The settlement was announced last August, but the judge had questioned the fairness of the settlement, and eventually awarded substantially lower fees and expenses than what was sought by the plaintiffs’ lawyers.
And let’s briefly check in on Wall Street’s most infamous insider trader, Steve Cohen of SAC Capital. Earlier this year, when the SEC extracted $616 million from Cohen’s fund in two regulatory settlements, he expressed his deep remorse by buying, within weeks, a $155 million Picasso and a $60 million beach house in the Hamptons, right down the road from his other Hamptons beach house, worth $18 million. Then in late July, Cohen was hit with two new major blows: a civil charge from the SEC and criminal charges filed by federal prosecutors against his firm, SAC Capital Advisors. The SEC charge, “failure to supervise,” looked at first like a relatively tame thing to lay on a suspected criminal mastermind, with a lifetime ban from the securities business being the worst possible outcome. It looked like Cohen would skate without a criminal charge, which most would consider a huge victory, but the story is still unfolding because the SEC filed its case through an administrative proceeding, not in civil court, Cohen will have limited rights to discovery, which would have helped him prepare his defense in any potential criminal cases. That’s assuming the SEC actually pursues a criminal case. So far the SEC has been pretty spineless in its efforts to find justice on Wall Street.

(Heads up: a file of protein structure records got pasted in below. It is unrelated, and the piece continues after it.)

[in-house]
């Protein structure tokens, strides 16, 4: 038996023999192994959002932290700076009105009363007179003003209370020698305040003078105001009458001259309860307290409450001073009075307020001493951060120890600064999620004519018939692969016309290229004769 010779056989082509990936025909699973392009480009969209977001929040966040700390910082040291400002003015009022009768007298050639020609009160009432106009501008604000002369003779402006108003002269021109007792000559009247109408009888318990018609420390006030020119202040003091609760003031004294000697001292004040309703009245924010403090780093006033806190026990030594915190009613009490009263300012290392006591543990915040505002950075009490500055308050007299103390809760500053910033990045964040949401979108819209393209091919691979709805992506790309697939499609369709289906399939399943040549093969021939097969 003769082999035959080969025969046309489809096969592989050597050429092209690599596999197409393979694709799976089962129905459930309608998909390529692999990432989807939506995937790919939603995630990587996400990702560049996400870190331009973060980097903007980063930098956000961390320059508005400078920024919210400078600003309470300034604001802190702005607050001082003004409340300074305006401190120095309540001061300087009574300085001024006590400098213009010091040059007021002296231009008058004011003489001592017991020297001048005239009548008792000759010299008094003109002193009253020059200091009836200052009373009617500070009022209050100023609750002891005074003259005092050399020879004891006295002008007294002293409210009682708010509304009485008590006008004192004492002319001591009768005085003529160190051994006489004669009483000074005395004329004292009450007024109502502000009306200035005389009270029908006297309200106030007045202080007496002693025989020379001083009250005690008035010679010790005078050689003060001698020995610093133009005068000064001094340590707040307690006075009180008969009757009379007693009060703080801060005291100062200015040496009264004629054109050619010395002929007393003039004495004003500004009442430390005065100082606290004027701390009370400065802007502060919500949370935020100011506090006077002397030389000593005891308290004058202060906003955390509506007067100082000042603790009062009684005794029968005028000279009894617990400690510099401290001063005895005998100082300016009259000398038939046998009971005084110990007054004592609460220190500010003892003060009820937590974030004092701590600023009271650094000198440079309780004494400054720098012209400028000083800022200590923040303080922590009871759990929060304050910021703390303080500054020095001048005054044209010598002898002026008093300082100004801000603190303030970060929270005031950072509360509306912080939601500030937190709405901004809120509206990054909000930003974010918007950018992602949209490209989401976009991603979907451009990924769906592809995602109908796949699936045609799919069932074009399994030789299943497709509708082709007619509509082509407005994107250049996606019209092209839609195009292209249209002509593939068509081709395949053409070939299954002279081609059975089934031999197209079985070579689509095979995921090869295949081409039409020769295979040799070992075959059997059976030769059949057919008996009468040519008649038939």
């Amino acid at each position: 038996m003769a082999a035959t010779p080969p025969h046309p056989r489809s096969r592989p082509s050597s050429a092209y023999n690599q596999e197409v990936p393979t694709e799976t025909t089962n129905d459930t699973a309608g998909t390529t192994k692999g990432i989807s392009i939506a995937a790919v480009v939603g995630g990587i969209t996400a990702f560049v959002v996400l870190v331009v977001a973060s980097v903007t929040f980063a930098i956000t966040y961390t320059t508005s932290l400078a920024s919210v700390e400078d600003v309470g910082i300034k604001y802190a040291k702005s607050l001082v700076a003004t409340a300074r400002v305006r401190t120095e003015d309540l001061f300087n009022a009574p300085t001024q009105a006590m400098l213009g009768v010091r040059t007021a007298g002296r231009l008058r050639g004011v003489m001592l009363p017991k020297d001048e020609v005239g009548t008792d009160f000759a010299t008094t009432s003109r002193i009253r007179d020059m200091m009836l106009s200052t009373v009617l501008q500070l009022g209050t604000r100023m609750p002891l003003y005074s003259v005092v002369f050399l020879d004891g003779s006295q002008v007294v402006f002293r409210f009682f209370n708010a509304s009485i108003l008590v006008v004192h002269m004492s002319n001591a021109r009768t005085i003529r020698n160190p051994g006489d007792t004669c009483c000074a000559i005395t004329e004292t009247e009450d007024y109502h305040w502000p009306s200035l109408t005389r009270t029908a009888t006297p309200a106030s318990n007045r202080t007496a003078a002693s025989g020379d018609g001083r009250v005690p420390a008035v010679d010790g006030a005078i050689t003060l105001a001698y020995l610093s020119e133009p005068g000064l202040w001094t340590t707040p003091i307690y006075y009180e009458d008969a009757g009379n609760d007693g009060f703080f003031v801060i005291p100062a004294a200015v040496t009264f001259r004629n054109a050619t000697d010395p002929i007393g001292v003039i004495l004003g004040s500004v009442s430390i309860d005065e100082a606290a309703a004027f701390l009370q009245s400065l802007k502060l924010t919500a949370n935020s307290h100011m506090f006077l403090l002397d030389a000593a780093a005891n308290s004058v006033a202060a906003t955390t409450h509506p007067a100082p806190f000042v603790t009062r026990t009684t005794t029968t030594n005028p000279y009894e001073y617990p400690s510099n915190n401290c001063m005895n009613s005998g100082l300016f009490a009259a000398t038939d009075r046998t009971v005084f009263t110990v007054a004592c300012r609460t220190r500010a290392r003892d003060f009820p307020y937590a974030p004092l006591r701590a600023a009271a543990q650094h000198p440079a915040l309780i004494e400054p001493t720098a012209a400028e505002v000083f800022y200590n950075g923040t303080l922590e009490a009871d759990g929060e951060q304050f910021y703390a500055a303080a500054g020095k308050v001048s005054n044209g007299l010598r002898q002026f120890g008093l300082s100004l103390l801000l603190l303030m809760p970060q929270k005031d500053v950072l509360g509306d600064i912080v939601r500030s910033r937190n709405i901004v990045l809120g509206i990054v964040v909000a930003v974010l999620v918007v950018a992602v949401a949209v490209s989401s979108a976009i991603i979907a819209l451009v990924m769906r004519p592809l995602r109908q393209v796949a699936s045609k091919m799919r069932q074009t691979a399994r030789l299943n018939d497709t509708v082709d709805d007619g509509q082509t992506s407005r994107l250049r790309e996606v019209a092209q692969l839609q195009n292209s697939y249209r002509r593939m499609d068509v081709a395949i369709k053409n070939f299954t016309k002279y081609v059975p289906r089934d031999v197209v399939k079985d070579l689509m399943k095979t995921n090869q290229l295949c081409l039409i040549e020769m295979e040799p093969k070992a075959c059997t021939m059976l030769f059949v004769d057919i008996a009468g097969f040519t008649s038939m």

The reason for the lack of serious efforts to prosecute wrong-doing are simple; the regulators don’t want to upset their future bosses. The New York Times reports that the revolving door has been spinning fast, pushing former powerful regulators like Robert Khuzami (former SEC enforcement chief), Mary Schapiro (former SEC chief) and Lanny Breuer (former head of the Justice Department’s Criminal Division) all the way from the halls of justice to the corner office in Fat City. All three are now out of government and in private practice representing those very Wall Street interests they once regulated – earning a combined annual income of more than $9 million.